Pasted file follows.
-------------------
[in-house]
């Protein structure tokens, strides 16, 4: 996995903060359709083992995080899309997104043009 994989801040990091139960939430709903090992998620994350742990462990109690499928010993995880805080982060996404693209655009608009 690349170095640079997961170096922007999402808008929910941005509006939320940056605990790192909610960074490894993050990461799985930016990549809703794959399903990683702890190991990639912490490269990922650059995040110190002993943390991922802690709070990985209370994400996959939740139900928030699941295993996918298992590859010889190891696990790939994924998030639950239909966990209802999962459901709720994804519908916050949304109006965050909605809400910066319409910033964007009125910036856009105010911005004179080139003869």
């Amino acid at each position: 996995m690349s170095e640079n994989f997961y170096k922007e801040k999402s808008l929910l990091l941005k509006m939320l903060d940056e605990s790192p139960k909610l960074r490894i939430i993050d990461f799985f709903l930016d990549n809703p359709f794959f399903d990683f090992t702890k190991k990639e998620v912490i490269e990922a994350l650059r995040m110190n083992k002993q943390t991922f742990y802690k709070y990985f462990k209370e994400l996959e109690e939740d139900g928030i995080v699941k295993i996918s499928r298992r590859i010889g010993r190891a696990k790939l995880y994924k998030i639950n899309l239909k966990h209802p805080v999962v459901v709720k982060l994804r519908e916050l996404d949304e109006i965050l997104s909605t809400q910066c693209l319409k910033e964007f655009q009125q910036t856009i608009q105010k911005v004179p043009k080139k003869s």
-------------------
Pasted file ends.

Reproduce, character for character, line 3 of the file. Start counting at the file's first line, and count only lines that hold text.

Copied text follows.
């Amino acid at each position: 996995m690349s170095e640079n994989f997961y170096k922007e801040k999402s808008l929910l990091l941005k509006m939320l903060d940056e605990s790192p139960k909610l960074r490894i939430i993050d990461f799985f709903l930016d990549n809703p359709f794959f399903d990683f090992t702890k190991k990639e998620v912490i490269e990922a994350l650059r995040m110190n083992k002993q943390t991922f742990y802690k709070y990985f462990k209370e994400l996959e109690e939740d139900g928030i995080v699941k295993i996918s499928r298992r590859i010889g010993r190891a696990k790939l995880y994924k998030i639950n899309l239909k966990h209802p805080v999962v459901v709720k982060l994804r519908e916050l996404d949304e109006i965050l997104s909605t809400q910066c693209l319409k910033e964007f655009q009125q910036t856009i608009q105010k911005v004179p043009k080139k003869s």